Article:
Because short positions can receive funding fees elsewhere but have to pay borrowing fees on GMX, a rational trader will not open short positions on GMX during a bull run.
Data supports this claim.
GMX's 15-month history can be divided into two parts. From September 1, 2021 to November 10, 2021 is a short bull market, where $ETH rallied to its all-time high. From November 10, 2021 onwards is an extended period of pain, where $ETH dropped by over 70%.
While traders were split almost 50-50 during the second part, 95% of the open interest on GMX was long during the first part. History will repeat itself when the next bull market arrives.
Being Long-Only Will Limit GLP Utilization and Decrease GLP Returns
This is unclear, but probably false.
Just looking at utilization and GLP APR does not help at all. Data shows that GLP performed better during the long-only phase. But it is an unfair comparison. GLP was small during the early days, so the returns were naturally higher.
However, whether traders make or lose money is closely related to the price movements of $ETH.
Gamblers always lose to the house. This holds for most of GMX's 15-month history, but not all. When $ETH rallied to an all-time high last fall, traders turned a ~$2 million deficit (Sep 21, 2021) into a $3 million surplus (Nov 10, 2021), netting a profit of ~$5 million. However, as $ETH plunged from $4,878 to ~$1,200, GMX traders managed to squander all the winnings and accumulate a net loss of over $40 million.
Although the sample is small, we have to admit that GLP will consistently lose money to traders during bull markets. In that event, do fees more than compensate for the losses?
I calculated GLP adjusted returns by subtracting (or adding) trader PnL to fees.
GLP's adjusted APR was lower during the bull market phase and higher during the bear market phase, because GLP returns were reduced by traders' winnings during the bull and boosted by traders' losses during the bear. Traders submit fees as well as their margins in a bear market.
GLP adjusted APR averaged ~50%, which was not bad at all. But this is where things get messy, because the first bullish phase coincided with the early days of GMX, when everything was experimental, data points were limited, and thus the result could be biased.
Decreasing GLP Returns Will Lead to People Removing Assets From the GLP Pool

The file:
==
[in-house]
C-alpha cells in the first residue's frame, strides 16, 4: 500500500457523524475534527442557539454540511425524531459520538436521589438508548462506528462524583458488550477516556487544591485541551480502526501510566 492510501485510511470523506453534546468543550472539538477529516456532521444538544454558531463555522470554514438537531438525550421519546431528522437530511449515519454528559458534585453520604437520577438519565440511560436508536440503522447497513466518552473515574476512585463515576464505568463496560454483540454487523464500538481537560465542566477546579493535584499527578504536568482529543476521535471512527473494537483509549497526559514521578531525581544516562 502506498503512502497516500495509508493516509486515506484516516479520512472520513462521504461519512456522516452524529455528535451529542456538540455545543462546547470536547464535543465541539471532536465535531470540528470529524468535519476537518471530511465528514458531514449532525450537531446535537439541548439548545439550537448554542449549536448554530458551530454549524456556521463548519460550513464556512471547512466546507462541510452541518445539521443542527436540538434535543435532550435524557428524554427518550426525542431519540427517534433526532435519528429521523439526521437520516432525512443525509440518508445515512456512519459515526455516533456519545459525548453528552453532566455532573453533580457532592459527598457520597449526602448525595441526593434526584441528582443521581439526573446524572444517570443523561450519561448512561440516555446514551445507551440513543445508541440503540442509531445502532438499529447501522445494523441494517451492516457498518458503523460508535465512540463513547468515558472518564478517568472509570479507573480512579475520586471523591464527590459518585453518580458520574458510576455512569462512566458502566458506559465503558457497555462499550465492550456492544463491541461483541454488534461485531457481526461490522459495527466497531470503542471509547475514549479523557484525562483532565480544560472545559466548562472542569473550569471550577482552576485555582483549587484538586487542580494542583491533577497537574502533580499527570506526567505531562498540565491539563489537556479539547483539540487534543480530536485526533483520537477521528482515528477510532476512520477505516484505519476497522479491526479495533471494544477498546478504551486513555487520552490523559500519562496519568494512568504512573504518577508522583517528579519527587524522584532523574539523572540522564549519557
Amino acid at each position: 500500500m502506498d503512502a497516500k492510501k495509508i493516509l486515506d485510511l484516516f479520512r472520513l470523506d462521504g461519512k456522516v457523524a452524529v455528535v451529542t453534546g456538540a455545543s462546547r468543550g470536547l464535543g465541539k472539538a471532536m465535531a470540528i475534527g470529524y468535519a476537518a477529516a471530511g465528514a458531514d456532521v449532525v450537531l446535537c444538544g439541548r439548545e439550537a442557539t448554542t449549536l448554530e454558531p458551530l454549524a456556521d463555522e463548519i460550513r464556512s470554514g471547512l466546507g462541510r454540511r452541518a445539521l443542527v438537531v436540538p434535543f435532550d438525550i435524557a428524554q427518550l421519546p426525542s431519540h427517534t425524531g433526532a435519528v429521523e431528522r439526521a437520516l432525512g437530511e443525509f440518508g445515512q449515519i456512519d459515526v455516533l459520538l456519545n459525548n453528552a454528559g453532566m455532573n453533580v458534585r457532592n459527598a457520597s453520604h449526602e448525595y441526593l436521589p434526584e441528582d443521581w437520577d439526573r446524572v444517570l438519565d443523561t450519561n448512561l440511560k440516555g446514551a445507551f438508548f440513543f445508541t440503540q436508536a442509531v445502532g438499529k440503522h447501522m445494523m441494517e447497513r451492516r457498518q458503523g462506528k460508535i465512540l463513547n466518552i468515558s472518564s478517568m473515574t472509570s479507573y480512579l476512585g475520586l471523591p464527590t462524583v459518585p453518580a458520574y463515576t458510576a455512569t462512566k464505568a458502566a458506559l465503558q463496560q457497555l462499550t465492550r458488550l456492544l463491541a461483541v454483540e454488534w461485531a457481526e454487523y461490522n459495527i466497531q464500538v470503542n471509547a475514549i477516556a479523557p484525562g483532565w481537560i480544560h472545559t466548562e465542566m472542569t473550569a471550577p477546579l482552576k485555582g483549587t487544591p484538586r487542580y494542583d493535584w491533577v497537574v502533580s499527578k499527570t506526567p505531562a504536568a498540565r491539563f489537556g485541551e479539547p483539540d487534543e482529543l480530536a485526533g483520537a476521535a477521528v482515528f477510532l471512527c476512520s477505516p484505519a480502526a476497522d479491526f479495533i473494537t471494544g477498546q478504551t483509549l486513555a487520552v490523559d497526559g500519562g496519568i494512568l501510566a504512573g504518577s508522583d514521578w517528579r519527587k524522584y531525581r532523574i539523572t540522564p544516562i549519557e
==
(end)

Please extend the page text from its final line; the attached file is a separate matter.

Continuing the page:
So do LPs flee when GLP returns decrease? Not really.
During Part I, when Adjusted APR was often negative, AUM grew nonetheless.
If anything, a decrease in GLP leads to an increase in APR. When there are fewer GLP holders at the table, everybody that remains gets a bigger slice of the cake. This dynamic prevents a bank run and helps stabilize GLP supply.
A Smaller GLP Pool Will Mean Fewer Traders and Fewer Fees
It is also unclear whether a smaller GLP pool means fewer traders and fewer fees. Too many factors are in play, and the causal effect is not evident.
The sharp decreases in GLP supply were all triggered by historical crypto events rather than fluctuations in APR, such as Terra in May, 3AC in June, and FTX in November, when the markets were volatile, and traders were the most active. As a result, a decrease in GLP AUM was usually accompanied by an increase in fees. The dynamic mentioned in the previous section was amplified: remaining GLP holders were already set to receive a larger slice, and the cake got bigger. Market-wide crypto FUD → more GLP redeem & more traders & high fees → high GLP APR → more GLP mint.
The risk of liquidity drying up always exists. As I was writing this article, the available liquidity to long ETH on GMX dropped to less than $40k, because there was a mini-bull run, and every trader rushed to profit from it. There will be more moments like this, especially during an extended bull run. It's hard to predict what will happen then, but GMX is unlikely to implode based on past performance.
The so-called GMX bull market death spiral is not valid. GMX/GLP is an attractive money printer even if all traders are long in a bull market. GMX generates more than enough fees for GLP holders to cover their losses to traders.
However, the long/short imbalance is real. GMX may implement measures to mitigate the effect. For example, GMX can increase the borrowing fee of long positions and include a dynamic fee payment to shorts, to incentivize traders to open short positions. GMX can also decrease the swap fees to incentivize users to swap $BTC/$ETH for stablecoins in the GLP pool.
The decrease in GLP returns during a bull market also has broad implications for projects that rely on its yield, such as Umami, Jones DAO, Rage Trade, GMD, etc.
Narratives on CT affect sentiment and price. GMX benefitted from the real yield narrative and could be hurt by other narratives.
The following scenario is not impossible: liquidity tightens in a bull run, traders cannot open new positions, GLP holders cannot withdraw, and FUD intensifies on Twitter so that people start to trust threads instead of facts.
Black swans did not exist until adventurers discovered them in Western Australia.